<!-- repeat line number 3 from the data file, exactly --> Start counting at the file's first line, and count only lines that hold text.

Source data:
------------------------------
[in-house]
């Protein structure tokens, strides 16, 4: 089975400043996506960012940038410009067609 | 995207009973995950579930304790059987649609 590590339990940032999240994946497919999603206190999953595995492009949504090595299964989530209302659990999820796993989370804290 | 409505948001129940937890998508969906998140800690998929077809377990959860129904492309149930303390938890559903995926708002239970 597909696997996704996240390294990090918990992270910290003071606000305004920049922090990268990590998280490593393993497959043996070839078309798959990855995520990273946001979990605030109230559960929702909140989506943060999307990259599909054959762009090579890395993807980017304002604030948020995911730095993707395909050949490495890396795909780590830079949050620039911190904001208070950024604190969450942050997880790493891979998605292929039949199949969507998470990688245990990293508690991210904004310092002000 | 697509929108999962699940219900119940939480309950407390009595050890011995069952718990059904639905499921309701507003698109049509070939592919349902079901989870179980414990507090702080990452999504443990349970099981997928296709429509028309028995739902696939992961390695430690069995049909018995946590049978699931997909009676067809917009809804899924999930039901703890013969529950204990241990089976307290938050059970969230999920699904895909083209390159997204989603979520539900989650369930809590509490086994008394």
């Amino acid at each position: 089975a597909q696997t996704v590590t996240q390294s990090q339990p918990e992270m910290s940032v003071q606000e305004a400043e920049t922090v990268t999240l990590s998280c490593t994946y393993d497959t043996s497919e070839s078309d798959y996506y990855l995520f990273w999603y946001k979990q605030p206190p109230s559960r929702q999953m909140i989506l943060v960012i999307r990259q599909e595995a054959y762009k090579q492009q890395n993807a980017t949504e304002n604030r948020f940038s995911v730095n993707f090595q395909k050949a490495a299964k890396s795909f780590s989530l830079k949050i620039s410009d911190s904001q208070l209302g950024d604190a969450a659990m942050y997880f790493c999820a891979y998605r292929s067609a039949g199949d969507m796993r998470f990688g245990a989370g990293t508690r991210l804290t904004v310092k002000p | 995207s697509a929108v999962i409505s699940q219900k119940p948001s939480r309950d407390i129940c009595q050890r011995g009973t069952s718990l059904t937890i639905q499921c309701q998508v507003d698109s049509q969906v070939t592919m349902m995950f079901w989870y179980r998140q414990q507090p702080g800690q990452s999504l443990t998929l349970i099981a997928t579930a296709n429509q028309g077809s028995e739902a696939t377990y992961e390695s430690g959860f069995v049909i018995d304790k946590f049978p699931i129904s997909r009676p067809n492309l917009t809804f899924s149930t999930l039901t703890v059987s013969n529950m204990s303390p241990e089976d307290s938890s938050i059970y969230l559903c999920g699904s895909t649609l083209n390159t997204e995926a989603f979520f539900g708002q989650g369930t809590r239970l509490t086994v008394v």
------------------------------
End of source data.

């Amino acid at each position: 089975a597909q696997t996704v590590t996240q390294s990090q339990p918990e992270m910290s940032v003071q606000e305004a400043e920049t922090v990268t999240l990590s998280c490593t994946y393993d497959t043996s497919e070839s078309d798959y996506y990855l995520f990273w999603y946001k979990q605030p206190p109230s559960r929702q999953m909140i989506l943060v960012i999307r990259q599909e595995a054959y762009k090579q492009q890395n993807a980017t949504e304002n604030r948020f940038s995911v730095n993707f090595q395909k050949a490495a299964k890396s795909f780590s989530l830079k949050i620039s410009d911190s904001q208070l209302g950024d604190a969450a659990m942050y997880f790493c999820a891979y998605r292929s067609a039949g199949d969507m796993r998470f990688g245990a989370g990293t508690r991210l804290t904004v310092k002000p | 995207s697509a929108v999962i409505s699940q219900k119940p948001s939480r309950d407390i129940c009595q050890r011995g009973t069952s718990l059904t937890i639905q499921c309701q998508v507003d698109s049509q969906v070939t592919m349902m995950f079901w989870y179980r998140q414990q507090p702080g800690q990452s999504l443990t998929l349970i099981a997928t579930a296709n429509q028309g077809s028995e739902a696939t377990y992961e390695s430690g959860f069995v049909i018995d304790k946590f049978p699931i129904s997909r009676p067809n492309l917009t809804f899924s149930t999930l039901t703890v059987s013969n529950m204990s303390p241990e089976d307290s938890s938050i059970y969230l559903c999920g699904s895909t649609l083209n390159t997204e995926a989603f979520f539900g708002q989650g369930t809590r239970l509490t086994v008394v």